2005 - Technical Reports
Number Report Title 2005/1 FORMAL ANALYSIS OF A DISTRIBUTED OBJECT-ORIENTED LANGUAGE AND RUNTIME
Alexander Ahern, Nobuko Yoshida, 88pp
2005/2 NEGOTIATING SOCIALLY OPTIMAL ALLOCATIONS OF RESOURCES: AN OVERVIEW
Ulle Endriss, Nicolas Maudet, Fariba Sadri, Francesca Toni, 43pp
2005/3 INFERENCE OF GENE RELATIONS FROM MICROARRAY DATA BY ABDUCTION
Irene Papatheodorou, Antonis Kakas, Marek Sergot, 13pp
2005/4 A FRAMEWORK FOR SECURITY ANALYSIS OF MOBILE WIRELESS NETWORKS
Sebastian Nanz, Chris Hankin, 36pp
2005/5 LOGICAL PROPERTIES OF NONMONOTONIC CAUSAL THEORIES AND THE ACTION LANGUAGE C+
Marek Sergot, Robert Craven, 20pp
2005/6 TYPED EVENT STRUCTURES AND THE pi-CALCULUS
Daniele Varacca, Nobuko Yoshida, 31pp
2005/7 REASONING TECHNIQUES FOR ANALYSIS AND REFINEMENT OF POLICIES FOR SERVICE MANAGEMENT
Antonis Kakas, Arosha K Bandara, Alessandra Russo, Emil C Lupu, Morris Sloman, Naranker Dulay, 64pp
Alexander Ahern, Nobuko Yoshida, 88ppReport: 2005/1
Distributed language features form an important part of modern object-oriented programming. In spite of their prominence in today's computing environments, the formal semantics of distributed primitives for object-oriented languages have not been well-understood, in contrast to their sequential part. This makes it difficult to perform rigorous analysis of their behaviour and develop formally founded safety methodologies. As a first step to rectify this situation, we present an operational semantics and typing system for a Java-like core language with primitives for distribution. The language captures the crucial but often hidden concerns involved in distributed objects, including object serialisation, dynamic class downloading and remote method invocation. We propose several invariant properties that describe important correctness conditions for distributed runtime behaviour. These invariants also play a fundamental role in establishing type safety, and help bound the design space for extensions to the language. The semantics of the language are constructed modularly, allowing straightforward extension, and this is exploited by adding primitives for direct code distribution to the language: thunk passing. Typing rules for the new primitives are developed using the invariants as an analysis tool, with type soundness ensuring that their inclusion does not violate safety guarantees.
Ulle Endriss, Nicolas Maudet, Fariba Sadri, Francesca Toni, 43ppReport: 2005/2
A multiagent system may be thought of as an artificial society of autonomous software agents and we can apply concepts borrowed from welfare economics and social choice theory to assess the social welfare of such an agent society. In this paper, we study an abstract negotiation framework where agents can agree on multilateral deals to exchange bundles of discrete resources. We then analyse how these deals affect social welfare for different instances of the basic framework and different interpretations of the concept of social welfare itself. In particular, we show how certain classes of deals are both sufficient and necessary to guarantee that a socially optimal allocation of resources will be reached eventually.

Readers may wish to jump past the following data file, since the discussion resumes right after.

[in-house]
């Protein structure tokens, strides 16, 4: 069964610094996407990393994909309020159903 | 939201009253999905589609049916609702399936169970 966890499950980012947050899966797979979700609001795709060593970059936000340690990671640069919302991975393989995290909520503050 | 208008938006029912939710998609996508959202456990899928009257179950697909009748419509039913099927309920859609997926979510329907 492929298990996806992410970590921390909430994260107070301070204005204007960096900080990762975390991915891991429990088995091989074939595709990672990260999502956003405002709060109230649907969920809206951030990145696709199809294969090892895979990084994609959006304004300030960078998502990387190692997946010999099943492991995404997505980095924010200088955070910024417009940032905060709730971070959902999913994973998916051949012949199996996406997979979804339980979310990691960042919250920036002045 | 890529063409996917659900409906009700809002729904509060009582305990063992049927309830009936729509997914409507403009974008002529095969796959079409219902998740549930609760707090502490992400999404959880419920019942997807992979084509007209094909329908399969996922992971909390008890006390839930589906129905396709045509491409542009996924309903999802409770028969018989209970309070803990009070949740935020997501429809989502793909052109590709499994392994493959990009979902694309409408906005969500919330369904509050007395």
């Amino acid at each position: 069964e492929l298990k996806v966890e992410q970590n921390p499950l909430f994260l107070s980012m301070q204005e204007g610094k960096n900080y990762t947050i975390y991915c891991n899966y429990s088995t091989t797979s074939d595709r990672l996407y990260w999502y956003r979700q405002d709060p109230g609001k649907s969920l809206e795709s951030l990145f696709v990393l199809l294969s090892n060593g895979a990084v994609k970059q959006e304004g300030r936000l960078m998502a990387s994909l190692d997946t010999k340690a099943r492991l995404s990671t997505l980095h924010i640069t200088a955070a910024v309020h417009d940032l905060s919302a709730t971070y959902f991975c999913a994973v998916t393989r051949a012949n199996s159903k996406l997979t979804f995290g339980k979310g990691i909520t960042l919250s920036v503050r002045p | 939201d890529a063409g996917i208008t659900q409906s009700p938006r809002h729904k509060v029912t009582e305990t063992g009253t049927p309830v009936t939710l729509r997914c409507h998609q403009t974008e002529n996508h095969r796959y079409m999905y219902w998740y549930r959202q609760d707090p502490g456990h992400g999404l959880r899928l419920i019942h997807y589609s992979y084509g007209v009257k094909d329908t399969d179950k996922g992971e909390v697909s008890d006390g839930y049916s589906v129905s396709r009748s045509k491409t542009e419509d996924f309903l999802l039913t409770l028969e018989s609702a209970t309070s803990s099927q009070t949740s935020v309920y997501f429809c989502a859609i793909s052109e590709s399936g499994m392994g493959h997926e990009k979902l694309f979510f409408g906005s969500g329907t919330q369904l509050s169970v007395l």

Irene Papatheodorou, Antonis Kakas, Marek Sergot, 13ppReport: 2005/3
We describe an application of Abductive Logic Programming (ALP) to the analysis of an important class of DNA microarray experiments. These experiments measure diffrences in expression levels of whole genomes in diffring environmental conditions and/or after deletion or overexpression of one or more genes. Their aim is to obtain insights about gene interactions and gene pathways. We develop an ALP theory that provides a simple and general model of how gene interactions can cause changes in observable expression levels of genes. Input to the procedure are the observed microarray results; output are hypotheses about possible gene interactions that explain the observed effects. A key feature of the model are parameters that encode diffrerent biological assumptions and provide a means of constraining the search for possible hypotheses. We have applied and evaluated our approach on microarray experiments on M.tuberculosis and on S.cerevisiae (yeast). Comparison of inferred hypotheses against known gene regulation networks and known gene functions in the biological literature provide a form of independent validation of the model.
Sebastian Nanz, Chris Hankin, 36ppReport: 2005/4